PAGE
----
Brennan Ward (15-4-0) vs. Paul Daley (38-14-2)
The welterweight co-headliner got just about as much hype throughout the night as Ortiz vs. Sonnen. These two guys were definitely going to be throwing bombs at each other and that’s exactly what they did. Just a side note before we get into it, referee Mike Beltran looks like a legit badass. It took less than 2:30 and it was all over. Ward got rocked by a stiff punch early in the second and took it to the ground to clear his head. The problem was when they got back to their feet. Daley threw a nice spinning back elbow that caught ward and followed it up with a jumping knee that knocked Ward out for just the second time in his career. Ward had to be carried out of the ring on a stretcher, and Daley cemented his position as a top contender for the title. It’s a shame that Daley was banished for life from the UFC back in 2010, because him against any of the top welterweights would be a definite headline caliber fight.
Chael Sonnen (28-14-1) vs. Tito Ortiz (18-12-1)
Okay. This fight happened. But that’s not really what I’m gonna talk about here. Ortiz won with a rear-naked choke in the first round after escaping a guillotine from Sonnen early on. Ortiz is now free to ride off into the sunset. Ortiz got to have a nice moment in the ring with his son and got to go out on top in front of a very supportive crowd. Bellator should be ecstatic. But wait…
To me and I think anyone not named Tito Ortiz or Chael Sonnen this “fight” was much more about the lead-up and fallout. Let’s start with the lead-up.
Chael Sonnen knows how to sell a fight. He’s done it for years. He trash talks his opponents and about 2/3 of the time he’s able to back up what he said. He was the UFC’s biggest draw for years setting pay-per view and attendance records for the company. He did the same thing here. He trash talked Ortiz, his legacy and his family. His intro video was just more trash talking. For Ortiz, this was all about being his final match in MMA and avenging a loss in college wrestling from 19 years ago. These two didn’t and seemingly still don’t like each other. Which is great and adds to any fight. But they’re both old and well past their primes.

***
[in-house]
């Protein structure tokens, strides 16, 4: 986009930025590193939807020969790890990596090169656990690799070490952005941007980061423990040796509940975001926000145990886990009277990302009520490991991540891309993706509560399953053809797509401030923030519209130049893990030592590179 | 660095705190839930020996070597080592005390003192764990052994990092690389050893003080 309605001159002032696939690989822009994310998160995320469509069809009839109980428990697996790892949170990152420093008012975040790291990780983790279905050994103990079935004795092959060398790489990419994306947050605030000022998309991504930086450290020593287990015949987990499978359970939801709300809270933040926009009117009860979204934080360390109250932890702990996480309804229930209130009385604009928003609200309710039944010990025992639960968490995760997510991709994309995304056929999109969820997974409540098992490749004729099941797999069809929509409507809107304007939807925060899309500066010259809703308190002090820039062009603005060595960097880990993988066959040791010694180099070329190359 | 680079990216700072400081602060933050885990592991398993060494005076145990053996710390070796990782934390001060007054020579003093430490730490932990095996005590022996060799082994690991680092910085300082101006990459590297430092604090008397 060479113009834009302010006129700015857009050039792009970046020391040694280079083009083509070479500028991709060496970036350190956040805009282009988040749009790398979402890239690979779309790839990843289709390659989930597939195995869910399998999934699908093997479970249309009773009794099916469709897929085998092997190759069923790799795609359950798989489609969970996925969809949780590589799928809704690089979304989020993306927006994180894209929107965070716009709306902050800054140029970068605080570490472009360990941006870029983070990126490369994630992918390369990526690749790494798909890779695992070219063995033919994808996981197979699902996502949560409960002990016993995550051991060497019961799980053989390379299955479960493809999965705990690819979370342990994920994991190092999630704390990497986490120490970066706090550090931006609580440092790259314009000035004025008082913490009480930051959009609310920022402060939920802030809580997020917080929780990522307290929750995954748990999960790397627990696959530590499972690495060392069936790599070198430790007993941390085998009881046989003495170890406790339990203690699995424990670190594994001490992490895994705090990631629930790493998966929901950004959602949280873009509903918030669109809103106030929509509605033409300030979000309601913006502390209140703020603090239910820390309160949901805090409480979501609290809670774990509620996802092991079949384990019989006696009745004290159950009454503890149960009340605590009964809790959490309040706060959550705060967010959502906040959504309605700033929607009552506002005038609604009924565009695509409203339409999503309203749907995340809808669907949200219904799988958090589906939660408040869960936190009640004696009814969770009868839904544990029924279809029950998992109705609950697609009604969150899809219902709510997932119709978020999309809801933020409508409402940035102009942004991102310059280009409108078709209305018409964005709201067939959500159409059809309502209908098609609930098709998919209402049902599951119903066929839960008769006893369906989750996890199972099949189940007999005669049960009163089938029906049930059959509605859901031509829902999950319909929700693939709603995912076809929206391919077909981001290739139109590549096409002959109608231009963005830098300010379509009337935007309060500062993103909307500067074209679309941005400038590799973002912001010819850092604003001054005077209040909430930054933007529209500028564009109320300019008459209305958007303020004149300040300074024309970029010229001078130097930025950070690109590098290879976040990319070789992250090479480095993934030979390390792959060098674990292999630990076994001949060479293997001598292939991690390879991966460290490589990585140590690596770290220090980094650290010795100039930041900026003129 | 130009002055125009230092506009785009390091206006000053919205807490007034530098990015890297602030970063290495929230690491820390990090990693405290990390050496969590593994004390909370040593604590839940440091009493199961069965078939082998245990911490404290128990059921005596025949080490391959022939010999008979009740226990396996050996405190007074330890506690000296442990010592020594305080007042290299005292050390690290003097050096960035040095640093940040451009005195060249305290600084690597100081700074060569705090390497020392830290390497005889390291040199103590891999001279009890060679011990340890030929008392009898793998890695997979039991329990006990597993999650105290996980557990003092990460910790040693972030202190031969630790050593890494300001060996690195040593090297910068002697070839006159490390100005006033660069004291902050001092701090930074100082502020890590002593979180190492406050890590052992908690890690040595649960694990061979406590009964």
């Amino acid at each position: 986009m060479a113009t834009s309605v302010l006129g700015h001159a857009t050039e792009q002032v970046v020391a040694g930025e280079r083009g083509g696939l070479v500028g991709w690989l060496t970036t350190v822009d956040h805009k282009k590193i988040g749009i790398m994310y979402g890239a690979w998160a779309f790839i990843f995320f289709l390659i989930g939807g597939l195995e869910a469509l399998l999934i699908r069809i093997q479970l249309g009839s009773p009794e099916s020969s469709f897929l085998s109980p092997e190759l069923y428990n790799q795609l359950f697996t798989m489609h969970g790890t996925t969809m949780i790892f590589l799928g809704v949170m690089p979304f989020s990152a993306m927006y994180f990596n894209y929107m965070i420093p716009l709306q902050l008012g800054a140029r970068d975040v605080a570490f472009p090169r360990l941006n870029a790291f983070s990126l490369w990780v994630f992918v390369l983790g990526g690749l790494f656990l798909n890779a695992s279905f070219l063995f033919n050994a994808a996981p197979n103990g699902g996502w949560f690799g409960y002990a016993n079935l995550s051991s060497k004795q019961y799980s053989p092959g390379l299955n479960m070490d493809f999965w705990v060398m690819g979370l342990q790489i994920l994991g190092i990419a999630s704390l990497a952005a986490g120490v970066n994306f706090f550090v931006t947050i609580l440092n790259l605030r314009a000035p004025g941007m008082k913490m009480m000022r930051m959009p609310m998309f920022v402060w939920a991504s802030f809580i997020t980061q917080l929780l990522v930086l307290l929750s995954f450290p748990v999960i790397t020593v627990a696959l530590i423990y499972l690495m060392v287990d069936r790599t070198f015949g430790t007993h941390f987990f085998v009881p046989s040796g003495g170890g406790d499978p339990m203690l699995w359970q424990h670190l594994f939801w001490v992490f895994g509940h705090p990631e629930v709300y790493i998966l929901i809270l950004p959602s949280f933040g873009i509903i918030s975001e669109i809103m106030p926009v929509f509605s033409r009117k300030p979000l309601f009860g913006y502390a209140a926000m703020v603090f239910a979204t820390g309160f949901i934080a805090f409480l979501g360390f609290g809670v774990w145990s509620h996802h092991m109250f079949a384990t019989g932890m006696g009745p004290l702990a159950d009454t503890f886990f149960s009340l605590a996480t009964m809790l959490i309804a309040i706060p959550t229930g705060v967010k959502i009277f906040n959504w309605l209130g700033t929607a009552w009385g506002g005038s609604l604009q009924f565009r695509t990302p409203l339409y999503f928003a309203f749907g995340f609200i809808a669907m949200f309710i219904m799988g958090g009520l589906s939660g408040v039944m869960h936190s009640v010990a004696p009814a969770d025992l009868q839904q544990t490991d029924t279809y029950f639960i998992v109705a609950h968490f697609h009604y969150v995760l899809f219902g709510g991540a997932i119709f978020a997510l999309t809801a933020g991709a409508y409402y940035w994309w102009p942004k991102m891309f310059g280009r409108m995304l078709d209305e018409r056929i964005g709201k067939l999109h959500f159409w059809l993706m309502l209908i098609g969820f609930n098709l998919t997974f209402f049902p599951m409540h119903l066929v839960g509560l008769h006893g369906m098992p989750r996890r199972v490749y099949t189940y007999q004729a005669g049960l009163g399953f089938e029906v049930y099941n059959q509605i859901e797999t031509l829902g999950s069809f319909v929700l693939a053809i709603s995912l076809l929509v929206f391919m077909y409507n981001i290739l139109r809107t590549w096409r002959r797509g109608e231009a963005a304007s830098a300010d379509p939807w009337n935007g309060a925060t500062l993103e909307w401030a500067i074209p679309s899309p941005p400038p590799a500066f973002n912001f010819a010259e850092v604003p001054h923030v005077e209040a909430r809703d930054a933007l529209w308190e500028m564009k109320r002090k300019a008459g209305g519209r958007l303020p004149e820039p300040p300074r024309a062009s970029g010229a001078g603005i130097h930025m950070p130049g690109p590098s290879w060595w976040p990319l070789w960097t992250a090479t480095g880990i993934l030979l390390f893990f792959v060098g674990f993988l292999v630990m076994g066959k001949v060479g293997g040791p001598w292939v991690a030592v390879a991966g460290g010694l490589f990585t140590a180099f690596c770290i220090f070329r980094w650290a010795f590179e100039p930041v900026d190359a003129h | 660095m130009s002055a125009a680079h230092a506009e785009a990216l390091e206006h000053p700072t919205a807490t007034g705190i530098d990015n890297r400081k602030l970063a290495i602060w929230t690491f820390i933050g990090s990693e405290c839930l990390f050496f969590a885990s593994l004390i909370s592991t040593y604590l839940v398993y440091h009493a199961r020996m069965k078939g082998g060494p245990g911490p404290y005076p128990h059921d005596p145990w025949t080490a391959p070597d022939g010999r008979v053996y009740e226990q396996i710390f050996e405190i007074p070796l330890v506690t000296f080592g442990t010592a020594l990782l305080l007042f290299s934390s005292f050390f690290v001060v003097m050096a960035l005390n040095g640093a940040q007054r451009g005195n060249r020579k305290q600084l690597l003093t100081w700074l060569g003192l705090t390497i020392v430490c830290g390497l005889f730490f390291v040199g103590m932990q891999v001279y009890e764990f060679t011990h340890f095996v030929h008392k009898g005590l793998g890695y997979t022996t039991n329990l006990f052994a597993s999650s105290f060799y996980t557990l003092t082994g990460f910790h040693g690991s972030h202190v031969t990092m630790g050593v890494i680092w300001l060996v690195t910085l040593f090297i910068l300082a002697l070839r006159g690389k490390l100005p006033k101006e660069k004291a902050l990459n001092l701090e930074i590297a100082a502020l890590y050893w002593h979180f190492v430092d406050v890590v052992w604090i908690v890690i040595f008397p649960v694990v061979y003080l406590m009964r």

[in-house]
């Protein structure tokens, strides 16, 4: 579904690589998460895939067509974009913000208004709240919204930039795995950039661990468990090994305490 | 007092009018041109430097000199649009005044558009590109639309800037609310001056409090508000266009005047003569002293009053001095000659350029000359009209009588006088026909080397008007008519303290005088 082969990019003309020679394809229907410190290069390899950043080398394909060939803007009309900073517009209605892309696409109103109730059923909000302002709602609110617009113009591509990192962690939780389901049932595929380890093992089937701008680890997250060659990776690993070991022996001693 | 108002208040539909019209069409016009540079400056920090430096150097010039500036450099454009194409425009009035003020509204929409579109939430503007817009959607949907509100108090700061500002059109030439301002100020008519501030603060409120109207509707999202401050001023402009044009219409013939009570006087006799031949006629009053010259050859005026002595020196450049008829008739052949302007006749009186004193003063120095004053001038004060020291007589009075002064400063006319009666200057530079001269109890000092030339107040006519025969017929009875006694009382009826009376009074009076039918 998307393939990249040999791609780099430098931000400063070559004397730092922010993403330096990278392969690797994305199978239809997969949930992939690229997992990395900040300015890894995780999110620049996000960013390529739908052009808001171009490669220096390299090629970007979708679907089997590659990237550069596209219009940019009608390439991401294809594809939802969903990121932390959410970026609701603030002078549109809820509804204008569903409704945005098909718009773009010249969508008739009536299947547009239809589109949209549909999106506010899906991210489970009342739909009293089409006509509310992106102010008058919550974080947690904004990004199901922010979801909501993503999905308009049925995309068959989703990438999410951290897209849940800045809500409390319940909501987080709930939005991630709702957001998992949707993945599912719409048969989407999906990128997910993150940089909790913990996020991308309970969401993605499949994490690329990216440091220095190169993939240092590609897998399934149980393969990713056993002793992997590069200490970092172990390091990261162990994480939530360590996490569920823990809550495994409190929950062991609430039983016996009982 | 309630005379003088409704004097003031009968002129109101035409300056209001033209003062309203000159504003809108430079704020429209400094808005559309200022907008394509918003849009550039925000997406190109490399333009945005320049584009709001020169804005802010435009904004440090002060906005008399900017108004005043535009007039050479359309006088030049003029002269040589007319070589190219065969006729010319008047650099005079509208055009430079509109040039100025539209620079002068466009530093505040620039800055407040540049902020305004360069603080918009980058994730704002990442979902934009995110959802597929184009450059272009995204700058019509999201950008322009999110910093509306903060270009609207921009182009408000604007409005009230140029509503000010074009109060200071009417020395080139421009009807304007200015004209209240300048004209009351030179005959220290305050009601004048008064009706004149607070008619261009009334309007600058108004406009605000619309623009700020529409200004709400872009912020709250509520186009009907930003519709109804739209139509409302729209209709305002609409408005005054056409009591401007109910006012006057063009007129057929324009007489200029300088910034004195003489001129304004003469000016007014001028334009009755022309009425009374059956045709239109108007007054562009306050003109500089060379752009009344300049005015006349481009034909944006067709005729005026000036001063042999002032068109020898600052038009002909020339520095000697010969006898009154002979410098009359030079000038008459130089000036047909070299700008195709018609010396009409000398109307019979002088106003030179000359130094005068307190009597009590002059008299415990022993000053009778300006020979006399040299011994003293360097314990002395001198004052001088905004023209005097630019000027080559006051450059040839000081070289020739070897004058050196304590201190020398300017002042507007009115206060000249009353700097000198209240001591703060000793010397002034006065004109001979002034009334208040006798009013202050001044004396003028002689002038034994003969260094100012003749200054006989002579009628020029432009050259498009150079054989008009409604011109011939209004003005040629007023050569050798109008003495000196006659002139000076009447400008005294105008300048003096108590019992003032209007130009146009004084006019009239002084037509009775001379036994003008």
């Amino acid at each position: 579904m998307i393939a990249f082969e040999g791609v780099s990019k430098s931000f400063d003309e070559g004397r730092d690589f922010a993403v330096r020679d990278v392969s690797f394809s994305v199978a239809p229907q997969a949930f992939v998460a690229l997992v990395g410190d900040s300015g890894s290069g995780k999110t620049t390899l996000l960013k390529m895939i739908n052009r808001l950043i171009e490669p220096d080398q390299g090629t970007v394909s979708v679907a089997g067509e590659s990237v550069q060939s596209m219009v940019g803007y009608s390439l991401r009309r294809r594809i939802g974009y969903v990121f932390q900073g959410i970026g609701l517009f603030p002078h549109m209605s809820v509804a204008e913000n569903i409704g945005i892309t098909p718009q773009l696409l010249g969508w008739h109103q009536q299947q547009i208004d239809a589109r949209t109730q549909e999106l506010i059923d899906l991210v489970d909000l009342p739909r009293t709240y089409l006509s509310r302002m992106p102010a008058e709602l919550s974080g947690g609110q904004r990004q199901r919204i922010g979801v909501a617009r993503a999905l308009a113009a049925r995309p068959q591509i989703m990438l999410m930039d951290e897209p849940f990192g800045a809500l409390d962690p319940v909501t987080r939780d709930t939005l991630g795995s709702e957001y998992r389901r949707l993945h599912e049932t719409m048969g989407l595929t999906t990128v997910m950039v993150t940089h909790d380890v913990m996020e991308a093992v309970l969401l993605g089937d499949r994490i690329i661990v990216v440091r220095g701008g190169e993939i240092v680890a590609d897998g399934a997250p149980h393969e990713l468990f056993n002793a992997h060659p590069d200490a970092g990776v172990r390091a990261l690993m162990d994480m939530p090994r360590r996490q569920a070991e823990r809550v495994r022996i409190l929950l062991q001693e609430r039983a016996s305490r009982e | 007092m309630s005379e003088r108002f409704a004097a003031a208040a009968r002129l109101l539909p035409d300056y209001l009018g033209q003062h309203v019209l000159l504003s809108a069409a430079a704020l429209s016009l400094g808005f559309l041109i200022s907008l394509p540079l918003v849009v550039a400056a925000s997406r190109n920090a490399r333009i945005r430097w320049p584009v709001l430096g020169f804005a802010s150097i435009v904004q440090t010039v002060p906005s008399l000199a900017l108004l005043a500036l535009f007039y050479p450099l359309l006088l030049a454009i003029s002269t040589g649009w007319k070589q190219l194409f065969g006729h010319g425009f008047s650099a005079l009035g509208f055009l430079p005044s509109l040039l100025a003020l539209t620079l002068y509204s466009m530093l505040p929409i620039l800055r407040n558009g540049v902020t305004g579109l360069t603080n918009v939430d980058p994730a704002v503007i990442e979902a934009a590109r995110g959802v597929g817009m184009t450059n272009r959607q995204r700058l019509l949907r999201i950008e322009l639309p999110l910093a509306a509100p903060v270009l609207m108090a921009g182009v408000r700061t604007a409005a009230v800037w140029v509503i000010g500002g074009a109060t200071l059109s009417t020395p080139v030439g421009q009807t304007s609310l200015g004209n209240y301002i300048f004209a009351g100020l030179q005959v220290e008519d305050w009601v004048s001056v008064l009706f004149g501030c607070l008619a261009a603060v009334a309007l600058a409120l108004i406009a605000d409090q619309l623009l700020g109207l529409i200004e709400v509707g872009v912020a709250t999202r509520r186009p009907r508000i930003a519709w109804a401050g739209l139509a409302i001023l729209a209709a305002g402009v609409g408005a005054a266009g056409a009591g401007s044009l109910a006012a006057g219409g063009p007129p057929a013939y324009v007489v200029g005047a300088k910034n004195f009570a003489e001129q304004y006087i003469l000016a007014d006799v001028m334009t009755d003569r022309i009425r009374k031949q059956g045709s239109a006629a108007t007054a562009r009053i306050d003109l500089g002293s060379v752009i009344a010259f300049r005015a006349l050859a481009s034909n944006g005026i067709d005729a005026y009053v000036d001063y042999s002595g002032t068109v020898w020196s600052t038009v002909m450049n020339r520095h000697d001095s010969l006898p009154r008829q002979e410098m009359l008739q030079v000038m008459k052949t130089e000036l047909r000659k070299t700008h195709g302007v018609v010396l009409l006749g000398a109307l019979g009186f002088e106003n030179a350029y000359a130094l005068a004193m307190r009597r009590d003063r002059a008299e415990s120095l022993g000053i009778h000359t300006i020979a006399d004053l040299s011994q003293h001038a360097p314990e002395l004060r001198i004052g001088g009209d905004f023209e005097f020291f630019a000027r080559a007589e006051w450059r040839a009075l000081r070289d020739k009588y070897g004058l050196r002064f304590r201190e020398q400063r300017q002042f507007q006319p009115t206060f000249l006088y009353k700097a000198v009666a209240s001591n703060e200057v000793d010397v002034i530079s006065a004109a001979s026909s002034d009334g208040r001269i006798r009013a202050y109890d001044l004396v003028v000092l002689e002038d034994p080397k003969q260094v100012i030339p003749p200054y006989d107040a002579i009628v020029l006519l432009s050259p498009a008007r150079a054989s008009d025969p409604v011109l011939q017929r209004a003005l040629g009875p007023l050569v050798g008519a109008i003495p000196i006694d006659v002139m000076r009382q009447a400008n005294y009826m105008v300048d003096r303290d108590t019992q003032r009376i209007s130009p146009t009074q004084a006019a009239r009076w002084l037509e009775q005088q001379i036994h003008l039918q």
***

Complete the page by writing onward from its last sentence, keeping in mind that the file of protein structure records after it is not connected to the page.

Now let’s look at the fallout. Here’s where things get really interesting. I’ll come clean with you all, I didn’t watch this fight live and while I tried to avoid spoilers all I kept seeing was articles and videos talking about how this fight looked fixed in the opinion of some people. I watched it at normal speed, I watched it in slow-mo, I listened to people talking about what they found odd about the fight. Here’s what I have to say. I don’t think it was fixed. Ortiz was doing some weird stuff with his hands, but okay. Did Sonnen tap to a badly placed choke? Yep. Did it still probably hurt? Yep. Can anyone, as of yet show any physical evidence that this fight was fixed? Nope. So there you go.
For me, and I hope for Bellator there are two issues that they need to take a long hard look at coming out of this fight. Firstly, this is the second time that people have said a fight looked fixed in recent memory. This needs to be addressed by Bellator. They need to make a statement either out right saying nope it wasn’t fixed or saying they are investigating.
Secondly, and I think just as importantly, they really need to think about what they are going to do with Chael Sonnen. According to him, and I haven’t seen anything from Bellator to refute the claims, he signed a 6 fight contract. This is another reason that Sonnen throwing the fight doesn’t make sense. They now have a 39, going to be 40 in April, year-old man who has a contract for 5 more fights. Sonnen hasn’t won a fight since 2013, he’s 1-4 in his last 5 fights. I know he used to be able to talk fans into the building but I have a hard time believing that he’s still the draw that he once was. Bellator for the amount that they are paying him is going to put him in anything but main event fights, but who is he going to fight? Bellator, in my opinion went all-in on Sonnen and at the moment it looks like it’s coming back to bite them in the ass.
That’s it. Did you watch? Do you ever watch Bellator?
Image from bellator.spike.com